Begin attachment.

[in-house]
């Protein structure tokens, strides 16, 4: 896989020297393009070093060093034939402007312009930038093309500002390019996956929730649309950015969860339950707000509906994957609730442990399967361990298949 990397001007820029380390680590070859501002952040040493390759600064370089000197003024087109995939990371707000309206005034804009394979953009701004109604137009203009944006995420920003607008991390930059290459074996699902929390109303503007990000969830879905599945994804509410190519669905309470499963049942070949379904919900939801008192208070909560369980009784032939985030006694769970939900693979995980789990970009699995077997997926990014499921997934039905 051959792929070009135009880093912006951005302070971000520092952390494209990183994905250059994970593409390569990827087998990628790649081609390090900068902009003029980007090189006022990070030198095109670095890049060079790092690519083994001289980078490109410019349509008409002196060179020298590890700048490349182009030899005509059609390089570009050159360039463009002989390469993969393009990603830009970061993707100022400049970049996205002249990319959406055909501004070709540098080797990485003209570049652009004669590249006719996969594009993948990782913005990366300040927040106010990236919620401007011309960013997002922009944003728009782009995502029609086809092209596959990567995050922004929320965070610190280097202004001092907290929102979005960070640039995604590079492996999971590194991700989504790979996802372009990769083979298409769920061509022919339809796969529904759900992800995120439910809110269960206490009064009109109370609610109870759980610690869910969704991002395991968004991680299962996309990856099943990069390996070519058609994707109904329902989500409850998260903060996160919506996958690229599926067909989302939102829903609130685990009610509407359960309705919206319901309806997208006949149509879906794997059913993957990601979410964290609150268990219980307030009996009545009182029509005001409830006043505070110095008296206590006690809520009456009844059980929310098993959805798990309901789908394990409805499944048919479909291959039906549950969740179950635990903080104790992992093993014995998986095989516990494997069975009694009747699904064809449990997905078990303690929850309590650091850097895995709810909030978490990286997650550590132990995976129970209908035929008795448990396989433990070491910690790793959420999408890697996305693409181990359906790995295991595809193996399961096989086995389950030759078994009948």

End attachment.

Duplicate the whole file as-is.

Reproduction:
[in-house]
């Protein structure tokens, strides 16, 4: 896989020297393009070093060093034939402007312009930038093309500002390019996956929730649309950015969860339950707000509906994957609730442990399967361990298949 990397001007820029380390680590070859501002952040040493390759600064370089000197003024087109995939990371707000309206005034804009394979953009701004109604137009203009944006995420920003607008991390930059290459074996699902929390109303503007990000969830879905599945994804509410190519669905309470499963049942070949379904919900939801008192208070909560369980009784032939985030006694769970939900693979995980789990970009699995077997997926990014499921997934039905 051959792929070009135009880093912006951005302070971000520092952390494209990183994905250059994970593409390569990827087998990628790649081609390090900068902009003029980007090189006022990070030198095109670095890049060079790092690519083994001289980078490109410019349509008409002196060179020298590890700048490349182009030899005509059609390089570009050159360039463009002989390469993969393009990603830009970061993707100022400049970049996205002249990319959406055909501004070709540098080797990485003209570049652009004669590249006719996969594009993948990782913005990366300040927040106010990236919620401007011309960013997002922009944003728009782009995502029609086809092209596959990567995050922004929320965070610190280097202004001092907290929102979005960070640039995604590079492996999971590194991700989504790979996802372009990769083979298409769920061509022919339809796969529904759900992800995120439910809110269960206490009064009109109370609610109870759980610690869910969704991002395991968004991680299962996309990856099943990069390996070519058609994707109904329902989500409850998260903060996160919506996958690229599926067909989302939102829903609130685990009610509407359960309705919206319901309806997208006949149509879906794997059913993957990601979410964290609150268990219980307030009996009545009182029509005001409830006043505070110095008296206590006690809520009456009844059980929310098993959805798990309901789908394990409805499944048919479909291959039906549950969740179950635990903080104790992992093993014995998986095989516990494997069975009694009747699904064809449990997905078990303690929850309590650091850097895995709810909030978490990286997650550590132990995976129970209908035929008795448990396989433990070491910690790793959420999408890697996305693409181990359906790995295991595809193996399961096989086995389950030759078994009948």